[17] Although the information charging the defendants does not specifically identify the "enterprise," see § 18-17-104(3), it seems apparent from the nature of the allegations that the corporation is alleged to be the enterprise.

[18] Perjury in the second degree is defined as follows:

A person commits perjury in the second degree if, other than in an official proceeding, with an intent to mislead a public servant in the performance of his duty, he makes a materially false statement, which he does not believe to be true, under an oath required or authorized by law.

§ 18-8-503(1), 8B C.R.S. (1986). That crime is a class 1 misdemeanor. § 18-8-503(2).

[19] It is not necessary that the interrogatories actually be introduced at trial in order for them to be considered taken in an official proceeding. Cf. State v. Sands, 123 N.H. 570, 467 A.2d 202, 222 (1983) (a deposition or affidavit that is inadmissible at trial may nevertheless form the basis of a perjury conviction under statute requiring false statement to have been made in an official proceeding).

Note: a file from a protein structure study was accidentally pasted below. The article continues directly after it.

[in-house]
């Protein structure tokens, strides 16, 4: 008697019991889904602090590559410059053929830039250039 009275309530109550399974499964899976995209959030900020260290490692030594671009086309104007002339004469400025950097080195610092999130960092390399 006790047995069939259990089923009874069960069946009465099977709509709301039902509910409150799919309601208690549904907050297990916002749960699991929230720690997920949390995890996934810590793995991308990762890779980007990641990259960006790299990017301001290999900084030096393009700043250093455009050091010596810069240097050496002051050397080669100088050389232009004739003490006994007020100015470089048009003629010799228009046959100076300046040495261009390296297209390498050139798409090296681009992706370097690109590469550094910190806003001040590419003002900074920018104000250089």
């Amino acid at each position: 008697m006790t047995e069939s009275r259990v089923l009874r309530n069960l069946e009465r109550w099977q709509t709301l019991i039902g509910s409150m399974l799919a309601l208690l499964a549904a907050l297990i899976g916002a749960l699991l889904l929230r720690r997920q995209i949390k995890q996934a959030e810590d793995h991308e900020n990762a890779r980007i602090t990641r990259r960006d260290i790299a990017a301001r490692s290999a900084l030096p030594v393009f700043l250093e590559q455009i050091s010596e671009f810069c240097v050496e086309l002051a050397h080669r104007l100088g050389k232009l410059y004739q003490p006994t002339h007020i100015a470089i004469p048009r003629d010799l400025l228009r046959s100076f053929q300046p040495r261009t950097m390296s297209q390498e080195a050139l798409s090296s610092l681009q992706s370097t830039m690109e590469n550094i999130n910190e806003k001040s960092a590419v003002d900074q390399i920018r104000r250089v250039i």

[20] §§ 18-8-502 & 18-8-503 were originally codified as 1963 C.R.S. §§ 40-8-502 & 40-8-503 (1971 Supp.). The official comment to § 40-8-502 states that the reasoning behind Model Penal Code§ 241.1 is "applicable to this jurisdiction." § 241.1 of the Model Penal Code defines felony perjury as follows:

A person is guilty of perjury, a felony of the third degree, if in any official proceeding he makes a false statement under oath or equivalent affirmation, or swears or affirms the truth of a statement previously made, when the statement is material and he does not believe it to be true.

"Official proceeding" is defined at section 240.0 of that Code as follows:

"official proceeding" means a proceeding heard or which may be heard before any legislative, judicial, administrative or other governmental agency or official authorized to take evidence under oath, including any referee, hearing examiner, commissioner, notary or other person taking testimony or desposition in connection with any such proceedings....